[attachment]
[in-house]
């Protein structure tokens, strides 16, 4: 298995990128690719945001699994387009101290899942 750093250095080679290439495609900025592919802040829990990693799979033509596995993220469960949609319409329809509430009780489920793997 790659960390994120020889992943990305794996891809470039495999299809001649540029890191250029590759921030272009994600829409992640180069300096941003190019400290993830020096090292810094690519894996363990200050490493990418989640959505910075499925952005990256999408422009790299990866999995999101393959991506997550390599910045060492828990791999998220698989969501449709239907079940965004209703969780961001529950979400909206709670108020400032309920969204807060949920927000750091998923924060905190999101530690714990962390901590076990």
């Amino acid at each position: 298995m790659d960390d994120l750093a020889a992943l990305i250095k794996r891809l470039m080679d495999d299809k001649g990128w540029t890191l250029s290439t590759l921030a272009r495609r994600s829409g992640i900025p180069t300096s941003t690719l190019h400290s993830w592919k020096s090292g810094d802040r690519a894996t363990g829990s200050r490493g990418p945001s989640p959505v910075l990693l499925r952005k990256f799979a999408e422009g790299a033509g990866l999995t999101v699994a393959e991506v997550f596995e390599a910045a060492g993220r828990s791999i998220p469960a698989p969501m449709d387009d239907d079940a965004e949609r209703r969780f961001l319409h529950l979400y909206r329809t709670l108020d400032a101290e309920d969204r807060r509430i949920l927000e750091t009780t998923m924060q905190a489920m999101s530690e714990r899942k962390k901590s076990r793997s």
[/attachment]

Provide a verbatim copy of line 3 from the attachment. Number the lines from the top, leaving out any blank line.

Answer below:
């Amino acid at each position: 298995m790659d960390d994120l750093a020889a992943l990305i250095k794996r891809l470039m080679d495999d299809k001649g990128w540029t890191l250029s290439t590759l921030a272009r495609r994600s829409g992640i900025p180069t300096s941003t690719l190019h400290s993830w592919k020096s090292g810094d802040r690519a894996t363990g829990s200050r490493g990418p945001s989640p959505v910075l990693l499925r952005k990256f799979a999408e422009g790299a033509g990866l999995t999101v699994a393959e991506v997550f596995e390599a910045a060492g993220r828990s791999i998220p469960a698989p969501m449709d387009d239907d079940a965004e949609r209703r969780f961001l319409h529950l979400y909206r329809t709670l108020d400032a101290e309920d969204r807060r509430i949920l927000e750091t009780t998923m924060q905190a489920m999101s530690e714990r899942k962390k901590s076990r793997s």